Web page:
It probably comes as no surprise to anyone involved in contact sports that the risk of getting a concussion while playing those sports is high.
A concussion is a form of traumatic brain injury that is caused by a bump, blow, or jolt to the head. It can also be caused by a hit or blow to the body that causes the head and brain to rapidly move back and forth. One of the more serious dangers of contact sports are repeated concussions. Repeated concussions, even mild ones, can leave a person vulnerable to developing chronic traumatic encephalopathy (CTE).
A degenerative brain condition associated with continued blows to the head over a period of years, CTE is commonly found in athletes, military veterans, and others with a history of repeated brain trauma. With CTE, a protein called tau forms in clumps that slowly spread throughout the brain, killing brain cells. Over time, CTE can lead to issues such as memory loss, learning issues, personality changes, behavioral changes, depression, aggression, and even dementia.
Research has shown that repeated mild concussions, especially when they occur in close succession, have resulted in cumulative, long-lasting impairment of brain function.
Most people with CTE have suffered hundreds, if not thousands, of head impacts over the course of many years playing contact sports (or other activities like serving in the military). It’s not just full-blown concussions that cause CTE. In fact, research shows that subconcussive impacts, or hits to the head that don’t cause full-blown concussions, are one of the biggest factors leading to CTE.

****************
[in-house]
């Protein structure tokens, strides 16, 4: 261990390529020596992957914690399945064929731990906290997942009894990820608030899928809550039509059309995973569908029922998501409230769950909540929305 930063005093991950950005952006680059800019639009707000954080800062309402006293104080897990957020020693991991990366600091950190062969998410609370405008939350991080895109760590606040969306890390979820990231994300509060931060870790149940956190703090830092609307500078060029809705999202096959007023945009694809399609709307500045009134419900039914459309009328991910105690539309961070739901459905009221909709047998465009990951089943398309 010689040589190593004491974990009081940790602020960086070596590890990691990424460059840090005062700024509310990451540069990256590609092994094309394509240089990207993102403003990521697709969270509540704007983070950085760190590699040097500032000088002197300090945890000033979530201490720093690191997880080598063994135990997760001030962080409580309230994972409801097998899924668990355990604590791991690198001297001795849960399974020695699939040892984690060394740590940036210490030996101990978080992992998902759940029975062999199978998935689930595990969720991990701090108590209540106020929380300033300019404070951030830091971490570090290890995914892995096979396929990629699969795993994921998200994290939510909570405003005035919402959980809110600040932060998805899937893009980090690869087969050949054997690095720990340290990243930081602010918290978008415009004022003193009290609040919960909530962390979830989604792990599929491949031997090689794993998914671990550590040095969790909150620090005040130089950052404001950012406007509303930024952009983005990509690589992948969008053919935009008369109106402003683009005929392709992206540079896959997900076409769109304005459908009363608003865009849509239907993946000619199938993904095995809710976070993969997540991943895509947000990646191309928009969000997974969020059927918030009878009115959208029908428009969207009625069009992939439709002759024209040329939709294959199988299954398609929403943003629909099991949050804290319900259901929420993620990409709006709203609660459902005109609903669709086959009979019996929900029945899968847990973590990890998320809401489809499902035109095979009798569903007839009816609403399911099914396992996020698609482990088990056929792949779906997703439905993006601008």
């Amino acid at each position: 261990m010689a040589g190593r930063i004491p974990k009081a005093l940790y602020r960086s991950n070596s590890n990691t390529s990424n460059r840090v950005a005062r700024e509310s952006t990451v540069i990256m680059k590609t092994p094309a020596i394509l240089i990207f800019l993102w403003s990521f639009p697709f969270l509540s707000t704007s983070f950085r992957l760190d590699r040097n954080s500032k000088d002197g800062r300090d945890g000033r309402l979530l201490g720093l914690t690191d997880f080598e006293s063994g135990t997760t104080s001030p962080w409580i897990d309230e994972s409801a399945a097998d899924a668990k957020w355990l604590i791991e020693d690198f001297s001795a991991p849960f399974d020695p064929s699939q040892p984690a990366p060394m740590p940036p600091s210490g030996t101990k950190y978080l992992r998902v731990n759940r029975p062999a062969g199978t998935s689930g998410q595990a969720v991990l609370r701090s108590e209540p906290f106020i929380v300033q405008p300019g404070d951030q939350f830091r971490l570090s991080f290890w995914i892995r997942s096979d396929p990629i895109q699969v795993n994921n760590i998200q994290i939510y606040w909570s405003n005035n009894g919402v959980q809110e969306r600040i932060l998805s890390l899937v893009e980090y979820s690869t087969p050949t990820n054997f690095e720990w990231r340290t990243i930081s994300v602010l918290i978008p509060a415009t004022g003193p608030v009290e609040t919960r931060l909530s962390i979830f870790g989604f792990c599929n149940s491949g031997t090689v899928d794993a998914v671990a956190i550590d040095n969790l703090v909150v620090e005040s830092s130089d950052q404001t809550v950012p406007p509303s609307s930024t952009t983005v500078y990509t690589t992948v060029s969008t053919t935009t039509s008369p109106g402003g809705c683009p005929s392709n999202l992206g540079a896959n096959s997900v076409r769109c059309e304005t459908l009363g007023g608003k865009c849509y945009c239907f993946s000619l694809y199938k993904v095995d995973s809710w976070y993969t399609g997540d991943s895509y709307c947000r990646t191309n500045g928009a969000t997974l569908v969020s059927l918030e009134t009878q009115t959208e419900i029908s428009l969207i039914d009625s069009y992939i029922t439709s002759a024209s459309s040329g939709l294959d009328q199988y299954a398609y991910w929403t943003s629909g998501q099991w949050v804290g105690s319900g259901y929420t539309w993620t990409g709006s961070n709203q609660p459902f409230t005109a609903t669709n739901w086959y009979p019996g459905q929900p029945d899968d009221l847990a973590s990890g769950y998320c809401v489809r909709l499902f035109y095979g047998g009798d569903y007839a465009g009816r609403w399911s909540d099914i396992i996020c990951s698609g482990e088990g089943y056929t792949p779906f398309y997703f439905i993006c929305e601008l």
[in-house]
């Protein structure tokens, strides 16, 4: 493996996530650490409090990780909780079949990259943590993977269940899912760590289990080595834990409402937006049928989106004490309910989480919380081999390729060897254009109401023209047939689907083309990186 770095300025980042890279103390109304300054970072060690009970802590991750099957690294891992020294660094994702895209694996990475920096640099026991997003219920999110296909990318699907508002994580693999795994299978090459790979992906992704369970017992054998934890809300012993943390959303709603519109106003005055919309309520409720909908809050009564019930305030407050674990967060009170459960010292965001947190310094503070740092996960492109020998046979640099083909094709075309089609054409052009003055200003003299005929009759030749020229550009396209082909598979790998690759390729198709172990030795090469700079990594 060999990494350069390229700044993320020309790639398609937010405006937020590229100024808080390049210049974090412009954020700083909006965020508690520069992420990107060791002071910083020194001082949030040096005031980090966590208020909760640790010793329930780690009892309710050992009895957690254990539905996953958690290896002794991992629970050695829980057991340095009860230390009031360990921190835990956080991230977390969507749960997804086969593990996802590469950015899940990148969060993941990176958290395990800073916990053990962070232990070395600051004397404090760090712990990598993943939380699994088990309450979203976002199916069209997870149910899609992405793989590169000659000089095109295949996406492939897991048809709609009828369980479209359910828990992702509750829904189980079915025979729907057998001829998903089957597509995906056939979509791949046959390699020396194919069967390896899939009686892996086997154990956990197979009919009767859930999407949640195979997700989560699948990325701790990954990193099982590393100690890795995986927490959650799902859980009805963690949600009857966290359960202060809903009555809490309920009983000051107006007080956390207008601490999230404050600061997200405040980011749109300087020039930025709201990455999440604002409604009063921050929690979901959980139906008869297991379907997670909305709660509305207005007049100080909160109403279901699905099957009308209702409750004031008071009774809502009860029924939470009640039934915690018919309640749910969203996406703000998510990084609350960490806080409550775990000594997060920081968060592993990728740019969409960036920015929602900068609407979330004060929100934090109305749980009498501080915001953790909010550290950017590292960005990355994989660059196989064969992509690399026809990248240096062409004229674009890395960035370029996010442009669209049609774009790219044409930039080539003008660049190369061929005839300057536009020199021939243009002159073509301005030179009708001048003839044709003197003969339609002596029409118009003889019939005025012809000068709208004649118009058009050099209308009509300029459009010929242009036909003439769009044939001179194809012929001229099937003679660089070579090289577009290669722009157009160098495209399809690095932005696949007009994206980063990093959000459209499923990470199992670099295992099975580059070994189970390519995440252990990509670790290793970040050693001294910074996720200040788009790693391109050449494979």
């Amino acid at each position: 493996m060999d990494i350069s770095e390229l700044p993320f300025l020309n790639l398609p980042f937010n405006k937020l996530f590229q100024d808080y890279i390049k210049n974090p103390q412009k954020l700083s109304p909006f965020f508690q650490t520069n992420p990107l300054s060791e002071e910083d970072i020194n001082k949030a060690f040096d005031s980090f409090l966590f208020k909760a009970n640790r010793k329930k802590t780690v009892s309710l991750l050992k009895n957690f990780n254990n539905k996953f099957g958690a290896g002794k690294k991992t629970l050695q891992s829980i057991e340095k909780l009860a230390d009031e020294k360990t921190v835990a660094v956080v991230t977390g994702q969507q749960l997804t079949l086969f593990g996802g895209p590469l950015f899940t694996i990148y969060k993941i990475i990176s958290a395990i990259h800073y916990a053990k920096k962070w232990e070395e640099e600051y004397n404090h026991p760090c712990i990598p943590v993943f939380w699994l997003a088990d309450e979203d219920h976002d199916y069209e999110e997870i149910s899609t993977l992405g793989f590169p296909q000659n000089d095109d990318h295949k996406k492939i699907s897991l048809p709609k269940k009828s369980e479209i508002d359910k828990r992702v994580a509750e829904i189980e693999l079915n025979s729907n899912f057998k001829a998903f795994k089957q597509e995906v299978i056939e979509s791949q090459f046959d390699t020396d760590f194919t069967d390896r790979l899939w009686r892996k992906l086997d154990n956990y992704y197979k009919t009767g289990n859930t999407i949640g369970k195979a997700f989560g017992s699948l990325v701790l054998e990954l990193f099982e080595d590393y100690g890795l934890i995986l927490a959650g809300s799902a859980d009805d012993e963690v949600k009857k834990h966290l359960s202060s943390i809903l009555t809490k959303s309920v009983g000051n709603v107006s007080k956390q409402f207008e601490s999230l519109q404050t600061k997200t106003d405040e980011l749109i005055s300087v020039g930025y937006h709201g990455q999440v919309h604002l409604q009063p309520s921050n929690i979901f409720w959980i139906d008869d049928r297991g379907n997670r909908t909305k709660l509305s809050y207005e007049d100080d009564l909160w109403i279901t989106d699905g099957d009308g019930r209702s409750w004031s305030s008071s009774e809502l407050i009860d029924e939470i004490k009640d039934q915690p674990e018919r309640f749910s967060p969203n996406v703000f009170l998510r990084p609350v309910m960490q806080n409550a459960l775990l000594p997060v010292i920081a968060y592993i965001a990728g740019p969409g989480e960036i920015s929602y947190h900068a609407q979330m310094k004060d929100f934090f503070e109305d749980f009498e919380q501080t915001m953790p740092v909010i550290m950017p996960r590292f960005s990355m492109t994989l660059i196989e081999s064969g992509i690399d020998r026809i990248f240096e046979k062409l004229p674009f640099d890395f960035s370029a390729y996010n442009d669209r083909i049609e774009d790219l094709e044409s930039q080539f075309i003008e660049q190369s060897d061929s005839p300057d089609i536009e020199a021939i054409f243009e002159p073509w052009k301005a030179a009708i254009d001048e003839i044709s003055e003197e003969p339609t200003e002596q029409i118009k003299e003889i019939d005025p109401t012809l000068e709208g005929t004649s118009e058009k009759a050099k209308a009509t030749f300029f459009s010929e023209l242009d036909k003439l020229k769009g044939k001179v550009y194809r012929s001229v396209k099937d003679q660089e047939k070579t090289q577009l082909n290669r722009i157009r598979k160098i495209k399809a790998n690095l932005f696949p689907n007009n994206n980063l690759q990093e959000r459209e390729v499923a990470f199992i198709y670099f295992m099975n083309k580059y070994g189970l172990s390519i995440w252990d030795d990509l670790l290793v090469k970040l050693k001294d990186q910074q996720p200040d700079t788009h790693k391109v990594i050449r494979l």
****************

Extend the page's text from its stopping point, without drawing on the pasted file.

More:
Symptoms of CTE
There is no definitive way of knowing if you have CTE (other than by autopsy after a person dies). However, there are symptoms that are common among people with CTE.
Early symptoms usually appear when a patient is in their late 20s or early 30s and show up as changes in behavior and mood such as aggression, depression, paranoia, and impulse control.
As the disease progresses, usually when a patient is in their 40s or 50s, it begins to affect memory and learning, impairs judgement, causes confusion, and can eventually lead to dementia.
Even if a patient suffers no additional head trauma, symptoms usually tend to worsen over time.
Which Athletes Are Most at Risk?
CTE is most common among tackle football players (because of hits to the helmet). Other at-risk sports include boxing (punches to the head), ice hockey (fighting, checking), and soccer (headers and collisions).
Not everyone who suffers repetitive hits to the head will develop CTE.
There are important risk factors that play a role in one’s tendency to develop CTE such as age of first exposure to head impacts. Athletes who begin playing contact sports at younger ages – especially under the age of 12 – are at greater risk for developing CTE. The length of exposure to head impacts also makes a difference. People with longer careers in contact sports are at a greater risk for more severe cases of CTE.
The best way to prevent CTE is to avoid situations that may cause concussions. Granted, for those in contact sports, that may be rather difficult. Research has, however, shown that allowing more time to recover between concussions lowers the likelihood of long-term impairment of brain function.
If you think you or a loved one may have traumatic brain injury or repeated concussions that have led to chronic traumatic encephalopathy (CTE), there is help available. The doctors and staff at Front Range Spine and Neurosurgery in Colorado are experts in the field of neurosurgery. To request an appointment, call (303) 790-1800 or use our appointment request form.